By Keri Luise
Baltimore Watchdog Staff Writer
Knowing he wanted to be an artist even before starting school, Herb Massie has centered his life around pursuing his passion while helping beautify the Baltimore community.
“Personality is everything,” Massie told the Baltimore Watchdog while working on a project wearing his signature hat. “I love life. I love my life and I try and bring that to any situation that I’m in.
“I truly believe that as a community artist, it’s not so much the art making, it’s the personalities of the people and relationships that are developed. It’s always about the stories and the people that I work with,” he explained.
Massie is known for functional and sculptural clay works, as well as mosaics and masks. Outside of his community arts projects, he was commissioned by the Walters Art Museum to create a mosaic project to honor a slave housekeeper named Sydney Grant who was locked up by the Union army in the 1800s.
In describing the piece, Massie said, “I wanted it to be done in such a way that when you walked in the room you would see this greatness and ask yourself well who was she? I wanted to focus on the greatness of this individual. So, right when I did it, I did it in mind with having people to walk away wondering who was she and why is she being honored in such a way? And it’s received a lot of response.”
Ever since he started school, Massie’s schoolteachers had recognized his artistic potential and constantly gave him more advanced assignments to help advance his skills.
“By the time I left elementary school and I was going to junior high, my teacher had already sent a letter letting the art teachers know to not let my talent go unchallenged or to waste,” Massie said. “So, by the time I got to junior high school, the teachers were fighting over having me in their class.”
Massie graduated from Northwestern High School in Hyattsville, Maryland and started taking art classes at the Community College of Baltimore, now CCBC, where he participated in workshops and expanded his artistic interests.
When he was in his 30s, Massie said he started volunteering to teach at art recreational centers, “different schools and, for the most part, it wasn’t about the money. It was about just getting the experience. And that turned out to be the best decision I could ever make.”
Over the past 10 years, Massie said he has taught art at multiple agencies, child services centers, community groups, elementary through high schools, and at programs for substance abusers and ex-offenders.
“I started reflecting on, especially when I was with the school system, how I always had phenomenal teachers and [how] they had the opportunity to always push me,” Massie said. “So, my concentration was on giving kids the skillsets that would prepare them down the line so they can do the best that they can.”
Massie’s efforts have not gone unnoticed.
“He’s all about the kids and also making this fantastic project that reflects the work with the kids,” said Nicole Fall, a past co-worker of Massie’s from Baltimore Clayworks. “And so, when he’s in a project he’s totally dedicated to it.” Fall is Clayworks’ community arts manager.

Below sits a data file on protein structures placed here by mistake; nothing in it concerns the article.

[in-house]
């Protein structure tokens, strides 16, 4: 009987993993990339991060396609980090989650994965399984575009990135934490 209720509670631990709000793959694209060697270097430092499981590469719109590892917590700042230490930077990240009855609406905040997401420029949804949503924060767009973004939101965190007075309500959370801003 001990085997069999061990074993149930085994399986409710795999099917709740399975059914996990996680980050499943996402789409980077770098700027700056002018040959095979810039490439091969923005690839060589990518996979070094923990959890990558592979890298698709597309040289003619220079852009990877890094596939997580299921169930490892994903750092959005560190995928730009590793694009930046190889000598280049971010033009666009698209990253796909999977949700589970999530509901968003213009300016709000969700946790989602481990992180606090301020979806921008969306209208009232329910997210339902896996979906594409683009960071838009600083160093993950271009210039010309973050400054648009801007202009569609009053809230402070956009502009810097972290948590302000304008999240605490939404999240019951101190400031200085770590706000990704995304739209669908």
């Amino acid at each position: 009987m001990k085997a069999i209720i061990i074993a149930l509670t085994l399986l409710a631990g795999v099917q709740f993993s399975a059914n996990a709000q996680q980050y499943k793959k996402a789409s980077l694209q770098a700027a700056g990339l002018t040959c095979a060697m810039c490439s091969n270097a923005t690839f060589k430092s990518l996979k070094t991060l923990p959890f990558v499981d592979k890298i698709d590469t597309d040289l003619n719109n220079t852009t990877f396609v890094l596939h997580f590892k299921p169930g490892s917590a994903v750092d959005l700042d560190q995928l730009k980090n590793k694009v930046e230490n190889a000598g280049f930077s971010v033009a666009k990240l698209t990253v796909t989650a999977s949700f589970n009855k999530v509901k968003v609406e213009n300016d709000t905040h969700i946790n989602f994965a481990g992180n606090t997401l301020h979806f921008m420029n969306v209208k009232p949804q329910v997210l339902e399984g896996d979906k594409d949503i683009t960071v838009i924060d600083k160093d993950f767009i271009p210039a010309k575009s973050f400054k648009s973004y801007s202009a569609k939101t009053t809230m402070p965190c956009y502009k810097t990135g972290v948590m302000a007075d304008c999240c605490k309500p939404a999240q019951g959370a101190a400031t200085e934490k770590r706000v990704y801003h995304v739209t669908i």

At Baltimore Clayworks, a local ceramic arts center offering a range of artistic classes, Massie worked as a teacher for 18 years. Also, he was co-director of the Community Arts Department, which officials said helps “facilitate and build on not just working with communities but building sustainable relationships.”
Students praised Massie.
“Mr. Massie is like the most inspirational person I know,” said Taniyah Kutcherman, a past student.
“I think as an African American male he’s a role model to kids and specifically to young men,” Fall said. “And then his level of engagement has influenced kids. And I’m sure he’s had quite an effect on them.”
Desiree Mack, the Northwest Community Action Partnership Center manager, said Massie has been teaching his students responsibility as well as opening their eyes to new things.
“He gave them a whole lot more that artwork,” she said. “Just important life skills.”
In July, Massie joined Baltimore Clayworks again to help with a summer mosaic project for the community youth to help beautify Shirley Avenue Park in Park Heights. Massie instructed these students as they created a mosaic mural themed around anti-violence and hope featuring the Safe Streets slogan “There is Hope in the Heights.”
“The reason why I took on this particular project is because Park Heights has a high crime rate and a lot of issues that are going on in the neighborhood, housing and all,” Massie said. “And I wanted to do something to benefit the lives of the young people.”
Massie is now finalizing plans for his next community project for another mosaic mural at CC Jackson Recreation Center.
“I went to Baltimore Clayworks with my project possibly to start another team for a mural project over there so that’s how that started,” Massie said.
Massie also has his own community arts company called Break and Make Mosaics.
“We believe in the community and working with people and we started that company to do more work focused that’s community based,” he said. “We’re just trying to reach a larger audience. The last two years I’ve been working with Break and Make Mosaics and doing work on my own.”
Massie struggled to pick a favorite project among his wide range of works.
“They all have a special place, they all are special to me,” he said. “I don’t place one over the other because each one has a story. Each one has a story and it’s unique to the environment and the people that I was working with.”